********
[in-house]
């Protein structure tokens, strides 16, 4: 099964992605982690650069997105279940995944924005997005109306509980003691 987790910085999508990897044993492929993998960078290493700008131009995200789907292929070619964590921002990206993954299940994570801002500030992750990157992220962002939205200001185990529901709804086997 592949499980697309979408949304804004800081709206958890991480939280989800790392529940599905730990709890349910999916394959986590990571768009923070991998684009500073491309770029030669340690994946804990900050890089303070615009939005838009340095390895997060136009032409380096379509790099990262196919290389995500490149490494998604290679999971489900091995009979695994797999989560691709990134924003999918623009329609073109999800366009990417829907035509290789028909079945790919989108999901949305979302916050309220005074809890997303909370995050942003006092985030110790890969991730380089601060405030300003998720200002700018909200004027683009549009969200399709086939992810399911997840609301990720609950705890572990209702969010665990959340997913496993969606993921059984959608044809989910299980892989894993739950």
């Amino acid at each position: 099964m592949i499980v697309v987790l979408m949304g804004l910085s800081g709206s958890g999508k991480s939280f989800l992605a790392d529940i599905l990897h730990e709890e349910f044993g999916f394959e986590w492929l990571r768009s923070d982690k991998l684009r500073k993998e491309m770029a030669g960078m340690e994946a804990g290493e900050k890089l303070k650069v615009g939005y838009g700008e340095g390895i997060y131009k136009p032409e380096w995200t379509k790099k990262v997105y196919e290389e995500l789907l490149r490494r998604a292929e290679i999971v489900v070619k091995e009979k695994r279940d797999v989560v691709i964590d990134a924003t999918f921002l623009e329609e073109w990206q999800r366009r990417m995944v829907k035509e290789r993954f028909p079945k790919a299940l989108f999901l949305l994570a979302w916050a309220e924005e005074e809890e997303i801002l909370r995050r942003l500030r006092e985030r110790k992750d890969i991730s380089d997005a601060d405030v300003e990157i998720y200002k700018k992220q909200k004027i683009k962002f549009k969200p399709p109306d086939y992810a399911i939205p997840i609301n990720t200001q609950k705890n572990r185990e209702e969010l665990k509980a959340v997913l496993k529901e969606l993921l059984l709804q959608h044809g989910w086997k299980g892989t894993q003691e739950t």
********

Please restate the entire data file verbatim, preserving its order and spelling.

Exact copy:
[in-house]
């Protein structure tokens, strides 16, 4: 099964992605982690650069997105279940995944924005997005109306509980003691 987790910085999508990897044993492929993998960078290493700008131009995200789907292929070619964590921002990206993954299940994570801002500030992750990157992220962002939205200001185990529901709804086997 592949499980697309979408949304804004800081709206958890991480939280989800790392529940599905730990709890349910999916394959986590990571768009923070991998684009500073491309770029030669340690994946804990900050890089303070615009939005838009340095390895997060136009032409380096379509790099990262196919290389995500490149490494998604290679999971489900091995009979695994797999989560691709990134924003999918623009329609073109999800366009990417829907035509290789028909079945790919989108999901949305979302916050309220005074809890997303909370995050942003006092985030110790890969991730380089601060405030300003998720200002700018909200004027683009549009969200399709086939992810399911997840609301990720609950705890572990209702969010665990959340997913496993969606993921059984959608044809989910299980892989894993739950």
């Amino acid at each position: 099964m592949i499980v697309v987790l979408m949304g804004l910085s800081g709206s958890g999508k991480s939280f989800l992605a790392d529940i599905l990897h730990e709890e349910f044993g999916f394959e986590w492929l990571r768009s923070d982690k991998l684009r500073k993998e491309m770029a030669g960078m340690e994946a804990g290493e900050k890089l303070k650069v615009g939005y838009g700008e340095g390895i997060y131009k136009p032409e380096w995200t379509k790099k990262v997105y196919e290389e995500l789907l490149r490494r998604a292929e290679i999971v489900v070619k091995e009979k695994r279940d797999v989560v691709i964590d990134a924003t999918f921002l623009e329609e073109w990206q999800r366009r990417m995944v829907k035509e290789r993954f028909p079945k790919a299940l989108f999901l949305l994570a979302w916050a309220e924005e005074e809890e997303i801002l909370r995050r942003l500030r006092e985030r110790k992750d890969i991730s380089d997005a601060d405030v300003e990157i998720y200002k700018k992220q909200k004027i683009k962002f549009k969200p399709p109306d086939y992810a399911i939205p997840i609301n990720t200001q609950k705890n572990r185990e209702e969010l665990k509980a959340v997913l496993k529901e969606l993921l059984l709804q959608h044809g989910w086997k299980g892989t894993q003691e739950t």